Training resources

Katy Burch and Terry Connor evaluate two pieces of work for
foster carers and residential care staff working with looked-after

The Foster Carer’s Handbook (2nd Edition)
Ann Wheal

Russell House Publishing4 St George’s HouseThe Business
ParkUplyme RoadLyme RegisDorset DT7 3LS
£24.95 (plus £1.50 p&p)This revised version of the
popular guide to caring for younger looked-after children is, as
its title suggests, aimed predominantly at foster carers, but it is
also of use to residential workers, and all professionals who work
with looked-after children. It contains updated information from
the first edition, plus some revised or new sections, including
those relating to carers attending court, what happens when a child
in care dies, men who foster, and the role of the independent
fostering agencies.
It is an invaluable guide to communicating with children who may
have been abused, or who are separated from their family and
friends. It provides illustrations of and specific tools for
assisting foster carers and professionals in listening to and
talking with young children. It also includes some excellent
practical advice on dealing with situations involving the child,
for example by illustrating some of the worries or concerns that a
young child may have when first arriving in the substitute home,
and suggesting ways to help them to settle in.
Perhaps the most significant contribution it makes is the fact that
it has been written and illustrated in a child-friendly format to
enable carers and others to read and use it with the children
themselves as a ‘talking tool’ when they ask about what it means to
be looked after, or about issues beyond the home itself. For
example, most sections have at least one activity, such as games,
checklists, and pictures. Unfortunately, it is let down by the
occasional factual error, and poor layout in places. In particular,
it would benefit from a comprehensive indexing system for ease of
access to the material. For training purposes, the publication is
available in loose-leaf form for ease of incorporation with
agencies’ own materials.
Katy Burch is senior research consultant, School for Social
Sciences and Law, Oxford Brookes University.

Managing Residential ChildcareNick Frost and John

Pavilion Publishing (Brighton) Ltd8 St George’s PlaceBrightonEast
Sussex BN1 4GB£80
This popular training manual has been comprehensively updated in
line with new developments in residential child care. It is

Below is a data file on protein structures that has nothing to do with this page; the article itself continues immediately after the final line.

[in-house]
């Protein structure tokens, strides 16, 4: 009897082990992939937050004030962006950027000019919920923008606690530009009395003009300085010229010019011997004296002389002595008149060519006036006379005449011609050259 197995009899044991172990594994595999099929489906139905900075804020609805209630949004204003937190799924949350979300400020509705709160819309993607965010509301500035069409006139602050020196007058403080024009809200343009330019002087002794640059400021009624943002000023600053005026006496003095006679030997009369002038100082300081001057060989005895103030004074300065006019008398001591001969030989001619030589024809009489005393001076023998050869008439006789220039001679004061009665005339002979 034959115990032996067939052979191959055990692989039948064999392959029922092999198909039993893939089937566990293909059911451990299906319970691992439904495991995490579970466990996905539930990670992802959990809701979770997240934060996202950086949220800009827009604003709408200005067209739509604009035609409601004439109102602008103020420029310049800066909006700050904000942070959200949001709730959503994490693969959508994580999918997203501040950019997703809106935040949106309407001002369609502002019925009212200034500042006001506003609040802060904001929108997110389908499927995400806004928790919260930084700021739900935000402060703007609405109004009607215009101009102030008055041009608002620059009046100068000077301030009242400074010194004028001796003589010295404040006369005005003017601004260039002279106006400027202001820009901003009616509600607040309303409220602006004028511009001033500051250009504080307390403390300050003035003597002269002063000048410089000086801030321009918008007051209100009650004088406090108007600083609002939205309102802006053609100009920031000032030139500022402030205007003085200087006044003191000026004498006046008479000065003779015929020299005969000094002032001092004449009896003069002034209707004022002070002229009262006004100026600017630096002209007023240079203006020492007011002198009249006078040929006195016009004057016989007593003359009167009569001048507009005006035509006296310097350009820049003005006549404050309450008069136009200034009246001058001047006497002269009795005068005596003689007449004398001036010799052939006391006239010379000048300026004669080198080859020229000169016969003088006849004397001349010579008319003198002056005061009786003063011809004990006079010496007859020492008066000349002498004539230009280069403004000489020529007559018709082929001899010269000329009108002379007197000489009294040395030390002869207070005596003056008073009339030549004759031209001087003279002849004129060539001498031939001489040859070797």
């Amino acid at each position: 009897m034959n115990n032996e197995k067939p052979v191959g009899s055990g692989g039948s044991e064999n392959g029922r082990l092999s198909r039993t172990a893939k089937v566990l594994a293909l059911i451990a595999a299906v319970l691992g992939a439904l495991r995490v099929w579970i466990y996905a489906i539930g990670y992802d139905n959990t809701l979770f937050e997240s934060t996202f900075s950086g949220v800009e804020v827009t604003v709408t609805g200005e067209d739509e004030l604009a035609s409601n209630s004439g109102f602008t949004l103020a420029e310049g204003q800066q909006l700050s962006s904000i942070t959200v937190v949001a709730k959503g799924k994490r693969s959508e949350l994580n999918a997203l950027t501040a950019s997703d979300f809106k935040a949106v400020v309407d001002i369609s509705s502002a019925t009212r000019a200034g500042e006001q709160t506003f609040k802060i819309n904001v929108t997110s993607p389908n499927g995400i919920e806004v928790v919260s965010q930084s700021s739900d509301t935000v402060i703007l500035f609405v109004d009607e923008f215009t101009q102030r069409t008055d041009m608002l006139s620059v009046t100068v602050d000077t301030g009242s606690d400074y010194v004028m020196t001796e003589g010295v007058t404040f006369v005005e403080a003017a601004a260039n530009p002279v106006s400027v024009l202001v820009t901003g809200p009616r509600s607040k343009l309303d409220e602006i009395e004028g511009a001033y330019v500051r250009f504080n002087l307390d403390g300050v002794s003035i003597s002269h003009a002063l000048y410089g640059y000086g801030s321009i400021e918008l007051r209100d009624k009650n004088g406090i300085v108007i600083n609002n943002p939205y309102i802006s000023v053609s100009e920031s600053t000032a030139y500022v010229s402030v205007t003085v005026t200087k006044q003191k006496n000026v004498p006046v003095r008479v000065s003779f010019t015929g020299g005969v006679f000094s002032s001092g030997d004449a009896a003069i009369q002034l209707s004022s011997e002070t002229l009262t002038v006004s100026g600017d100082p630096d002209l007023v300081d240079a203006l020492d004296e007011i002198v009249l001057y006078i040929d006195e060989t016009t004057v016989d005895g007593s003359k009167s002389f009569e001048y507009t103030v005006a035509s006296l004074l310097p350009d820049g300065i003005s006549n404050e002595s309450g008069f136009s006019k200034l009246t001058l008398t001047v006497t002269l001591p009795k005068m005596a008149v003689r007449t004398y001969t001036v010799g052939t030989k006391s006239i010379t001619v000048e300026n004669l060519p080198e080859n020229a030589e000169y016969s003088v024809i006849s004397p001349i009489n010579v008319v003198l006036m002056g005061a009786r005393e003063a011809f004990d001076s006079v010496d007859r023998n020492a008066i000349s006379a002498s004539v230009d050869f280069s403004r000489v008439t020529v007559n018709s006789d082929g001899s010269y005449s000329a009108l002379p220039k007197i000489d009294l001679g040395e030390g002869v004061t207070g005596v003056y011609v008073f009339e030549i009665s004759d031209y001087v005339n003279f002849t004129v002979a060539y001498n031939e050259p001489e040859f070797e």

primarily aimed at managers of children’s establishments, but will
be of interest to other child care staff. It is adaptable for use
in group training over a period of time, complete with handouts and
OHPs, or as an individual learning pack.
The manual is organised in five modules. “Changing environment and
the new culture of care”, considers the impact of legislation and
regulation, and in doing so forges a helpful link between the
development of management theory and the Quality Protects agenda.
The second module, on managing and planning the process of change,
is a practical application of management principles in the
participant’s own managerial context. A statement of purpose is
used to clarify and strengthen the identity and integrity of the
home, and a “through the eyes of a child” exercise encourages
participants to imagine themselves as children being brought to the
home for the first time.
People management has its own module and highlights supervision as
a key issue for managers. As well as dealing with specific aspects
of the task there is a self-assessment questionnaire on supervisory
skills which should test people’s frankness. There are also
sections on handling poor performance and on planning a staff rota,
which is an unavoidable and sensitive task in any residential
The final module involves the application of learning in the work
As homes prepare for the new arrangements under the Care Standards
Act 2000, the timely updating of this resource will assist staff in
their efforts to establish and maintain a reliable and safe
experience for vulnerable children and young people.
Terry Connor is director of the Catholic Children’s

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